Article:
Thursday, 29 January 2009

An introduction to the case system

There are four cases in German system, nominative, accusative, dative and genitive. The four cases are roughly equivalent to the subject, object, indirect object and the possessive cases in English. The subject is the doer of the verb. The object is the thing that is 'done to'. The dative case has a few uses. We use indirect objects in English by putting 'to' or 'for' in front of the word but you will have to look for German verbs that only take the dative, and there are German prepositions other than 'to' and 'for' which take the dative. The genitive case shows possession. In English we say 'of the' or we can use an apostrophe.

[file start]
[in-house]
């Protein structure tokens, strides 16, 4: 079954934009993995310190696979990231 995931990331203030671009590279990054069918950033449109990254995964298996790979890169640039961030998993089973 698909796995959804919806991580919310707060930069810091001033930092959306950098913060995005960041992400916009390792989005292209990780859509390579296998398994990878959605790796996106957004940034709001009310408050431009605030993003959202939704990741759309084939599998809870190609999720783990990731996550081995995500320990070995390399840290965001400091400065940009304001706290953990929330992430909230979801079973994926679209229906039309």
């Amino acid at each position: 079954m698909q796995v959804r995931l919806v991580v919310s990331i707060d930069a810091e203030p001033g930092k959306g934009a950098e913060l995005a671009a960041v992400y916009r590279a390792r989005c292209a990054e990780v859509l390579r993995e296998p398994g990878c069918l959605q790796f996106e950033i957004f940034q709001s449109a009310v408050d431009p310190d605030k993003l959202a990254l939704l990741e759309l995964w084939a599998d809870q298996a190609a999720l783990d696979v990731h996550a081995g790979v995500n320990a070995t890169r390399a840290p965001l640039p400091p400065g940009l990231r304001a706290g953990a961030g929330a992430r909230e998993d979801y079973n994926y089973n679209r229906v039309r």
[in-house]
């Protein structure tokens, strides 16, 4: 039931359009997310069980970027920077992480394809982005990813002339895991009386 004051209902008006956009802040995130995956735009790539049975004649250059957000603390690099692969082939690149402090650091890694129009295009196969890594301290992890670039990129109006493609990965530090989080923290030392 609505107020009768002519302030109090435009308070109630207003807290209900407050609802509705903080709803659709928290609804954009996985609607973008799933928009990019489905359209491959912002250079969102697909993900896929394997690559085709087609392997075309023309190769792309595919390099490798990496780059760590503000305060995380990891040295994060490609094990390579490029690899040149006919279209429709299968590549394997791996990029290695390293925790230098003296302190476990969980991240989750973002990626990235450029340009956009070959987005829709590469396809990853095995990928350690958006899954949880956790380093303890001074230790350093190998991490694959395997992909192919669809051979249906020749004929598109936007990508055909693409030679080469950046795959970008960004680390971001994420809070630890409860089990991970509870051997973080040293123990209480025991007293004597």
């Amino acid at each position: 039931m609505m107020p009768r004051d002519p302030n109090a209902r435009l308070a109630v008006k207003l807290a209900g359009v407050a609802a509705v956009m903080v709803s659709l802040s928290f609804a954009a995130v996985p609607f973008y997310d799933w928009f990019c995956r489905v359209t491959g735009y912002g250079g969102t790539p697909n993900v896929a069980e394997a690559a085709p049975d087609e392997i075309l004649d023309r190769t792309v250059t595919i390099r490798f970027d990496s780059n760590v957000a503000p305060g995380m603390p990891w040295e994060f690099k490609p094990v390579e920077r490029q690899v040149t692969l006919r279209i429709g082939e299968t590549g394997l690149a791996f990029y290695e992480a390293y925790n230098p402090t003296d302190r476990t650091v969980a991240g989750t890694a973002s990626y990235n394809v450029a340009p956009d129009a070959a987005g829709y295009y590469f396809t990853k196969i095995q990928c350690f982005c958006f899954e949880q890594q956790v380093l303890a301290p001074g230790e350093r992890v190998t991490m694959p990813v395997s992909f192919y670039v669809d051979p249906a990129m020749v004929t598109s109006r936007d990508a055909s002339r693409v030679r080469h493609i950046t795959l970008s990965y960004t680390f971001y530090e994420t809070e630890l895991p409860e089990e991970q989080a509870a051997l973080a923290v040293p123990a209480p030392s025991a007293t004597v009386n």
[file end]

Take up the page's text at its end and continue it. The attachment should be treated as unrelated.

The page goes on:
As in English there are definite and indefinite articles. This is nothing to do with lazy articles but it means that you either know 'the' thing you are talking about (you are definite), or you are more vague and you talk about 'a' thing.

The definite and indefinite articles change depending on the case and can be masculine, feminine or neuter. I will look at these changes in later blogs, but I can't finish today's blog without writing some words in German. The nominative definite article is der, die and das, and the indefinite article is ein, eine and ein.

Bis bald

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